German carmakers spark outrage over diesel fumes test on humans. monkeys

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German carmaker Volkswagen has apologised for conducting experiments on monkeys to prove its newer diesel vehicle models were more efficient than the older ones.

"The minister has no understanding for such tests, which damage animals and humans and that do not serve science but merely PR aims", Mr Strater said.

These tests were said to have taken place between 2012 and 2015.

According to the Stuttgarter Zeitung, the experiments were carried out at an institute of the University Clinic Aachen and involved the group having to breath in varying different concentrations of nitric oxide after which they were physically examined for any side-effects.

German carmakers condemned experiments that exposed humans to diesel fumes, promising to investigate the tests whose disclosure threatens to open a new phase in an emissions controversy that's dogged the industry since 2015.

"We apologise for the misconduct and the lack of judgment of individuals", A spokesperson for Volkswagen said in a statement.

The prime minister of the federal state of Lower Saxony (northern Germany), Stephan Weil, described today as "absurd and disgusting" these experiments are.

"That a whole industry has apparently attempted to dispense with scientific facts through brazen and dubious methods only makes the whole thing even more outrageous", Hendricks said. Scientists had in no way been influenced in their work by the likes of Volkswagen, BMW and Daimler, he said.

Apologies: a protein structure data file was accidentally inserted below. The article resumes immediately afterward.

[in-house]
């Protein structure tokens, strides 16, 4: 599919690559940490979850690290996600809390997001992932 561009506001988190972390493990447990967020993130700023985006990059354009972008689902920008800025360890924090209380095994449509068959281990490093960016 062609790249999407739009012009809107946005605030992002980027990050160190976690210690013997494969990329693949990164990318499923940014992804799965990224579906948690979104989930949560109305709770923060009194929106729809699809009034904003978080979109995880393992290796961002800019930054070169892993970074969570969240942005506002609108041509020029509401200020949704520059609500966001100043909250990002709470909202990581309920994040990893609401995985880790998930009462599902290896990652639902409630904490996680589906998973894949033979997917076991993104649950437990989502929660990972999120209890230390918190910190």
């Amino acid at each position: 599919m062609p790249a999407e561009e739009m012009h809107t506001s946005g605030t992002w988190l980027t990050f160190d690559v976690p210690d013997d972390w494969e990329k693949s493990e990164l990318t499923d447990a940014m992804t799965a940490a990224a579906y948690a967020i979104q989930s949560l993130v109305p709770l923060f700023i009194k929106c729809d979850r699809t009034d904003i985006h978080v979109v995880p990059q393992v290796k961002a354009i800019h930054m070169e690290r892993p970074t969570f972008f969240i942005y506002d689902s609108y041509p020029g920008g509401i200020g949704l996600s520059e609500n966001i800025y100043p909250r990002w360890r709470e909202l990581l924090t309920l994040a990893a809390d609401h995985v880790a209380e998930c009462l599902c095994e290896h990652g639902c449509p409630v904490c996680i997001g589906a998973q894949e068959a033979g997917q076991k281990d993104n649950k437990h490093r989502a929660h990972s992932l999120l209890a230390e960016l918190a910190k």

Daimler, which owns Mercedes, told the AFP news agency it "condemns the experiments in the strongest terms".

Hoping to defend diesel's environmentally-friendly reputation - and the valuable tax breaks that go with it - the EUGT commissioned the tests from the US-based Lovelace Respiratory Research Institute.

According to a New York Times report, a company referred to by its German initials EUGT was formed by the car-maker trio in 2007 and commissioned tests on live mammals to prove the cleanliness of diesel engines. The Beetle was one of those 11 million vehicles installed with software which meant the cars wouldn't exceed test limits for emissions.

The 10 monkeys were placed in sealed chambers in front of TVs showing them cartoons, as Volkswagen Beetles drove on a treadmill, and their diesel fumes were pumped into the breathing spaces.

Record auto sales in 2017 provided evidence that VW's popularity with consumers has not been hurt by "dieselgate", but analysts said the revelations about the diesel exhaust tests could seriously undermine the carmaker's transparency drive, a pillar of its post-dieselgate transformation.

Neither the monkey test nor the Aachen test revealed anything of use to the companies involved, with the monkey test being so pointless no report or conclusion was ever released. VW admitted in a statement on Monday that some employees in its legal department, technical team, and at VW of America were aware of the tests, yet it denied the tests had been discussed at a Board level.

Volkswagen apologised for the animal testing at the weekend, saying the group "distances itself clearly from all forms of animal abuse".

What do we know about the tests?

BMW, while distancing itself from the studies, said the assessment of the trial at Aachen University before an independent body with appropriate expertise - such as the ethics commission - should be taken into account.

VW's supervisory board representative and chief controller, Hans Dieter Pötsch, said on Monday he was struggling to understand how the tests had been allowed to be carried out, calling them "in no way understandable".

However, and here's the rub, the testing on animals will continue beyond cosmetics, with the monkey study a case in point of how companies and research organisations side-step laws.